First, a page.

German carmaker Volkswagen is considering an hourly fee for access to autonomous driving features, once those features are ready.
Company board member Thomas Ulbrich told German newspaper Die Welt that the company is also exploring a range of subscription features for its electric cars, including increases related to range or performance, which can be purchased hourly or every day. Read also After removing Volkswagen from the throne of cars, Toyota promises to launch the first fully self-driving model in the near future Why did you choose the Korean company? .. Apple is negotiating with Hyundai and Kia to manufacture its new car سيارته 7 seconds before they happen, BMW develops artificial intelligence that predicts accidents Smart tires of the future..puncture-resistant and air-free
Ulbrich said the first subscription features will appear in the second quarter of 2022 in Volkswagen’s self-driving vehicles, which support the company’s new ID.3 and ID.4 compact car. Cross.
The CEO said that Volkswagen would also offer video games in cars, similar to the Tesla arcade, and added, “In the charging breaks, even if they only last 15 minutes, we want to offer customers something.”
He said the automaker would not develop the games itself, and it was not clear if they would come pre-installed or be available for purchase through the App Store.
Volkswagen is considering turning self-driving into a paid service as a new business model for the company to make money. “In a self-driving service, we can imagine using it by the hour. Let’s assume a price around 7 euros ($8.5) an hour,” says Ulbrich.
By charging an hourly fee, Volkswagen would make self-driving easier and more affordable than buying an expensive car, said Klaus Zelmer, Volkswagen’s chief sales officer, hinting at bigger rival Tesla.
Zelmer said he expects the subscriptions to eventually generate hundreds of millions of dollars in additional profits for the company.
Over the past two years, Volkswagen has devoted a great deal of attention to the software that goes into its cars. In 2019, the company released updates to simplify its software, consolidated all its software divisions into one internal group, and changed its name to Cariad last November.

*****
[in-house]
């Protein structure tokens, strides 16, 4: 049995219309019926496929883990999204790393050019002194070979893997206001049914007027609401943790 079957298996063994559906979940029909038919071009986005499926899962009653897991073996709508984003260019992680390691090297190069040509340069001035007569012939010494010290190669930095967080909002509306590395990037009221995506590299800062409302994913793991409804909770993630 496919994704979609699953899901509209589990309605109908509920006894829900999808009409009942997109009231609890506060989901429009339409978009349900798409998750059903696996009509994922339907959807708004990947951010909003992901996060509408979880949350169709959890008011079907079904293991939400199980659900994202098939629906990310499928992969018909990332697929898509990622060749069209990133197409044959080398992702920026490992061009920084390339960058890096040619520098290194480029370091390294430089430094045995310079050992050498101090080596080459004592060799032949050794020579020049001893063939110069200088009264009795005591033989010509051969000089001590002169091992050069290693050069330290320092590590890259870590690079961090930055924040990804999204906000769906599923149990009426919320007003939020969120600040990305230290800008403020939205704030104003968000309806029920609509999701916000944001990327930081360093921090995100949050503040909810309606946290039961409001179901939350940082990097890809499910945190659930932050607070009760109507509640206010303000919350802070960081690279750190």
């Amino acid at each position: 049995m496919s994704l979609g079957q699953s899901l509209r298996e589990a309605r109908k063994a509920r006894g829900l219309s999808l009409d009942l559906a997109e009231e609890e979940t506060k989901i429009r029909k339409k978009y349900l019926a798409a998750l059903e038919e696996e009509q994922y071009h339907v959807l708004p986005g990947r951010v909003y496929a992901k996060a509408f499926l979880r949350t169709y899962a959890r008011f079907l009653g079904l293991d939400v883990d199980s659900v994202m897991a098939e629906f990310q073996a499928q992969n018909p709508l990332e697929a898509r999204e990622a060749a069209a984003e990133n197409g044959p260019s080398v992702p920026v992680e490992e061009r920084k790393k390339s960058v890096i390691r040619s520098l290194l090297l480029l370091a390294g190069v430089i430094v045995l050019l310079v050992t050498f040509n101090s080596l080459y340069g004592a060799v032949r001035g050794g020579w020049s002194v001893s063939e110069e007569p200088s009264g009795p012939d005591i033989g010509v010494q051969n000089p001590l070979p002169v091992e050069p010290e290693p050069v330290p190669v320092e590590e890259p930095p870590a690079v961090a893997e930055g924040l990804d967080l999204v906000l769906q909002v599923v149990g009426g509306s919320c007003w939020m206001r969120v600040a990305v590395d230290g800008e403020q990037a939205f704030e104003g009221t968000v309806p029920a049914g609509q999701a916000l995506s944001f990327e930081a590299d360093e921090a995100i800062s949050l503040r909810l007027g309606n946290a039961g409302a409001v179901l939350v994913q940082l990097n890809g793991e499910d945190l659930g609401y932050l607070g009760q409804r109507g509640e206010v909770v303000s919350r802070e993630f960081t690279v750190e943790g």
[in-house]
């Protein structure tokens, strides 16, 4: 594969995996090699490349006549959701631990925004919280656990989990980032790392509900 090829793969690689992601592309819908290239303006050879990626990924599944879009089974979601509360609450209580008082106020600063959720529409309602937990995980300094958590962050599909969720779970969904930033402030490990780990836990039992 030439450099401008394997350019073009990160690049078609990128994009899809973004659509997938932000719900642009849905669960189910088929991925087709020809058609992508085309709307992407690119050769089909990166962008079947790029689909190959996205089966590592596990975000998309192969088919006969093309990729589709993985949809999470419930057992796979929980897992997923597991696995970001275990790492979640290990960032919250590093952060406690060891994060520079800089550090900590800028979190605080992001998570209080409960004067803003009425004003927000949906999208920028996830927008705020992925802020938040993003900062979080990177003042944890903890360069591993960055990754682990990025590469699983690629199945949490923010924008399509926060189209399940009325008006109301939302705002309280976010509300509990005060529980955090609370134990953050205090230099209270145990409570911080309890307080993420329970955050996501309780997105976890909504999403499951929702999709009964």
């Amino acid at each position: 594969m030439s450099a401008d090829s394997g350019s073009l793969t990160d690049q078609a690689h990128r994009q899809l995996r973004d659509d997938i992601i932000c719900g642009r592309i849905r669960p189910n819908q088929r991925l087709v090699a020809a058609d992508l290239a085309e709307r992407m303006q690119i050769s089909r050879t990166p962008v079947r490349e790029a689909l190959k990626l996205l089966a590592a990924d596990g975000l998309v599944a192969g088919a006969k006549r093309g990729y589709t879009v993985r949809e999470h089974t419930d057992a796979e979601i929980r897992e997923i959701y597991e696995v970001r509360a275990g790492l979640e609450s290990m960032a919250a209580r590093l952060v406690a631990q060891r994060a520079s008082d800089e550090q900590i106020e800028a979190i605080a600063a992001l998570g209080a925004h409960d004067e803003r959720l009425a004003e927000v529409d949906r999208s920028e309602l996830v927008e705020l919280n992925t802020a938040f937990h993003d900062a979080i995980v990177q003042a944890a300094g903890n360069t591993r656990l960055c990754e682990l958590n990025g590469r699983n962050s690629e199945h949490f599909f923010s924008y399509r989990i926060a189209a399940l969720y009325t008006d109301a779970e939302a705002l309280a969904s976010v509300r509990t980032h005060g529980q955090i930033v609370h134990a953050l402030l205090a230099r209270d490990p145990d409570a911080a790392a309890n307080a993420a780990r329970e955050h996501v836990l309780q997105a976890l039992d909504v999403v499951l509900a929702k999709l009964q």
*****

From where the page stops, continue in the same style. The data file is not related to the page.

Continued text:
“Cared is very important to the future of the group,” Ulbrich said. “As a brand, it is an important development of future electric vehicles, and this allows us to focus on vehicle-specific software and applications for customers.”
Are you ready to pay the subscription?
Carmakers have been scoffing at the idea of subscription revenue for years, but as more features in vehicles are managed through software, the thought of automakers controlling them on and off with these schemes calls for a rethink of the subscription-money venture. After watching software companies do this work, it’s no surprise that auto companies are taking serious steps to include subscriptions in their offerings.
Volkswagen isn’t the first car company to consider subscriptions or aftermarket purchases. Tesla once offered Model S cars with a 75-kWh battery, which were software-restricted to outputting only 60 or 70 kWh, depending on when buy the car.
And in the case of 70-kWh models, customers can pay $3,250 to unlock the last 9.33% of battery performance.
BMW privately charged an $80 annual subscription to use CarPlay on its 2019 models. It was a good deal for renters who saved $60 on a 3-year lease, compared to buying the car with feature.
It remains to be seen if Volkswagen’s offerings will be embraced by consumers. It may be difficult to sell subscriptions to a vehicle’s performance increase on an hourly or daily basis, and it will be difficult to return to a lower-performing vehicle the next day.
The $8.5 per hour for self-driving allows people to do something other than drive, and for some drivers, the extra time is worth it, but for most people the decision will be harder.